Monday, September 6, 2010

Stanley and Tyke Reading Tips for September

Between 0-5 months a baby's development is mostly based on language and social interaction. She will respond to voices, may start to laugh, mimic sounds, enjoy eye contact, study faces, turn his he's head to who's talking, and watch your mouth's movements. However, this doesn't mean it is too early to read to your new born baby. At this age, try these literacy activities:

* Rad aloud to her everyday
* Hold your infant close and talk or sing to him softly
* When she coos or babbles, repeat the sounds she makes
* Play classical music for him to listen to
* Show your baby high contrast pictures (black & white)
* Read board books with simple bright colors. Photos of babies are also a favorite

By 6-9 months your baby's development will include different volumes of sound and pitches as they imitate speech. You may even notice her exhibiting moods with varied sounds or trying to form words such as dada and mama. At this age, trying these literacy activities will help your baby's every growing social interaction and language skills:

* When he coos or babbles, make a different sound to see if your baby tries to mimic you
* Read nursery rhymes
* "Ham it up" when you read to her and very the volume and tone of your voice

Live is always interesting with a baby around and by 10-12 months your baby will be doing all sorts of things. You may notice he jabbers word-like sounds while sitting in his car seat, most likely she is saying dada and mama to the right parent instead of anyone, she may even say simple words like dog and bye-bye, play patty-cake, he may wave to people, and even point to things she wants. At this age, try these literacy activities to help instill the love a reading for lifetime:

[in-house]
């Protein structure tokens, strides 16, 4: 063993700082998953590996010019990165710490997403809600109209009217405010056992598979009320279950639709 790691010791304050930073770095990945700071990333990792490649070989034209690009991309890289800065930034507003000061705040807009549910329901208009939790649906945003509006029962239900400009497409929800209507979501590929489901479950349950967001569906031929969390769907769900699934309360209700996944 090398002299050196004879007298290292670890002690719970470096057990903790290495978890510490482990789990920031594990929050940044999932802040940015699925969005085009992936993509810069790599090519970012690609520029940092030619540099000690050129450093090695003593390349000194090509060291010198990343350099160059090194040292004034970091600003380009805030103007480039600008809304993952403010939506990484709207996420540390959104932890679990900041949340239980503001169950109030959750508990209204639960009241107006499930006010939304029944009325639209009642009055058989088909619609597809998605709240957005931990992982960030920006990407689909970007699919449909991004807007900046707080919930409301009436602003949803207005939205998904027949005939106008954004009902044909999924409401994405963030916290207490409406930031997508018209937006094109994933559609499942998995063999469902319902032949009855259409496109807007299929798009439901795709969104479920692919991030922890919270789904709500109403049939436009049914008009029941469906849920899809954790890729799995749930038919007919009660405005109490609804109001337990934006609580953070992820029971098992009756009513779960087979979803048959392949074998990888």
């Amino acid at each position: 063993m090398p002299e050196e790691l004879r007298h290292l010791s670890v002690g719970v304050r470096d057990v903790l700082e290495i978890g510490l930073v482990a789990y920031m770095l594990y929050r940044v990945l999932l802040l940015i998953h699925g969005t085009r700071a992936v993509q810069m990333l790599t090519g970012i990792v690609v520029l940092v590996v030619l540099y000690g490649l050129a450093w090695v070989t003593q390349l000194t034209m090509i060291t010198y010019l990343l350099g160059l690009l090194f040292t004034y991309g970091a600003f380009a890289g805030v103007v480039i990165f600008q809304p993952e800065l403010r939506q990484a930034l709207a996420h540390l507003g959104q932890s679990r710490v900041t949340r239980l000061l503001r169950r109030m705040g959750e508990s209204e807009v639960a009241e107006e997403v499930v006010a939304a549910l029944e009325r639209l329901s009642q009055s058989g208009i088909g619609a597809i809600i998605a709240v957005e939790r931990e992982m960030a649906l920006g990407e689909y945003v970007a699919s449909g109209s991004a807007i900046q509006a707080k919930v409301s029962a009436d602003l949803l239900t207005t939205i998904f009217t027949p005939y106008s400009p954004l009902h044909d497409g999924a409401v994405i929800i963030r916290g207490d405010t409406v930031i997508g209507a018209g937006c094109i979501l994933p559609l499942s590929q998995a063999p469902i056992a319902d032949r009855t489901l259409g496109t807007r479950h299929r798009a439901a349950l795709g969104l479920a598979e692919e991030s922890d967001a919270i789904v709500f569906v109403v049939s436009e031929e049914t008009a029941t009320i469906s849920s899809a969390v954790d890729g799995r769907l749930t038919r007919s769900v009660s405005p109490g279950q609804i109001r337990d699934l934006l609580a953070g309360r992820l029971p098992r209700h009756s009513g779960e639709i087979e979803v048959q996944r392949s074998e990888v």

* Always read everyday to your baby even for 10 minutes
* Talk to your child when you're playing together
* Have fun with nursery rhymes and songs, especially those with actions (I'm a Little Tea Pot is a favorite)
* Always respond in some way when he says something
* Have books she loves to read with you on long trips or at doctor appointments
* Try to limit TV time

There is no country in the world which has successfully educated its children without involving its homes. Making the parents a child's first and best teacher much become a reality. The earlier you begin reading to your child, the more skilled they will be as they become readers themselves. No matter what your baby or child's age, reading aloud to him is the most important thing you can do to help improve his literacy development.

You are your baby's first teacher! You will be the one who will make the difference in your child's life.

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